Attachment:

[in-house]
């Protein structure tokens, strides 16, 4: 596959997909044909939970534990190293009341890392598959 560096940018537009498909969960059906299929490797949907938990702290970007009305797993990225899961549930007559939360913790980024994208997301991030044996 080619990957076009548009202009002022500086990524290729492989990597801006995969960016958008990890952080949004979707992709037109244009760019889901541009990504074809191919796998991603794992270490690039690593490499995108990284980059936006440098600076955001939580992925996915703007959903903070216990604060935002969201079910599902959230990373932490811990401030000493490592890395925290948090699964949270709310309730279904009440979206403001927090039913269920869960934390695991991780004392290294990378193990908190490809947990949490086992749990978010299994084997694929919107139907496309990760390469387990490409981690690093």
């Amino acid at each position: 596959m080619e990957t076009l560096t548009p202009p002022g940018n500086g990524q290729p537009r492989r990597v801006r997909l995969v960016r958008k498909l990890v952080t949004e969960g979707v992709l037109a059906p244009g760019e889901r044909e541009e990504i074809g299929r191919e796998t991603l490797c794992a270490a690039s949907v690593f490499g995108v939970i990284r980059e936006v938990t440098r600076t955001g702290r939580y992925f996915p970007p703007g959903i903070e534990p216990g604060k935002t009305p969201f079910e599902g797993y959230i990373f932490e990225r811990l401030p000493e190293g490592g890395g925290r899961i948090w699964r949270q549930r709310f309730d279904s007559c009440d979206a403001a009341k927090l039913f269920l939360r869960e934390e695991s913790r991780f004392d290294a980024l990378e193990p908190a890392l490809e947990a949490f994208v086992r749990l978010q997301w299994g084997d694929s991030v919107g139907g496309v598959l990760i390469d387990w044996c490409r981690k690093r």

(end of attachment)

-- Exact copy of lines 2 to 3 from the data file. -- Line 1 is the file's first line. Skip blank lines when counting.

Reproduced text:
């Protein structure tokens, strides 16, 4: 596959997909044909939970534990190293009341890392598959 560096940018537009498909969960059906299929490797949907938990702290970007009305797993990225899961549930007559939360913790980024994208997301991030044996 080619990957076009548009202009002022500086990524290729492989990597801006995969960016958008990890952080949004979707992709037109244009760019889901541009990504074809191919796998991603794992270490690039690593490499995108990284980059936006440098600076955001939580992925996915703007959903903070216990604060935002969201079910599902959230990373932490811990401030000493490592890395925290948090699964949270709310309730279904009440979206403001927090039913269920869960934390695991991780004392290294990378193990908190490809947990949490086992749990978010299994084997694929919107139907496309990760390469387990490409981690690093």
């Amino acid at each position: 596959m080619e990957t076009l560096t548009p202009p002022g940018n500086g990524q290729p537009r492989r990597v801006r997909l995969v960016r958008k498909l990890v952080t949004e969960g979707v992709l037109a059906p244009g760019e889901r044909e541009e990504i074809g299929r191919e796998t991603l490797c794992a270490a690039s949907v690593f490499g995108v939970i990284r980059e936006v938990t440098r600076t955001g702290r939580y992925f996915p970007p703007g959903i903070e534990p216990g604060k935002t009305p969201f079910e599902g797993y959230i990373f932490e990225r811990l401030p000493e190293g490592g890395g925290r899961i948090w699964r949270q549930r709310f309730d279904s007559c009440d979206a403001a009341k927090l039913f269920l939360r869960e934390e695991s913790r991780f004392d290294a980024l990378e193990p908190a890392l490809e947990a949490f994208v086992r749990l978010q997301w299994g084997d694929s991030v919107g139907g496309v598959l990760i390469d387990w044996c490409r981690k690093r």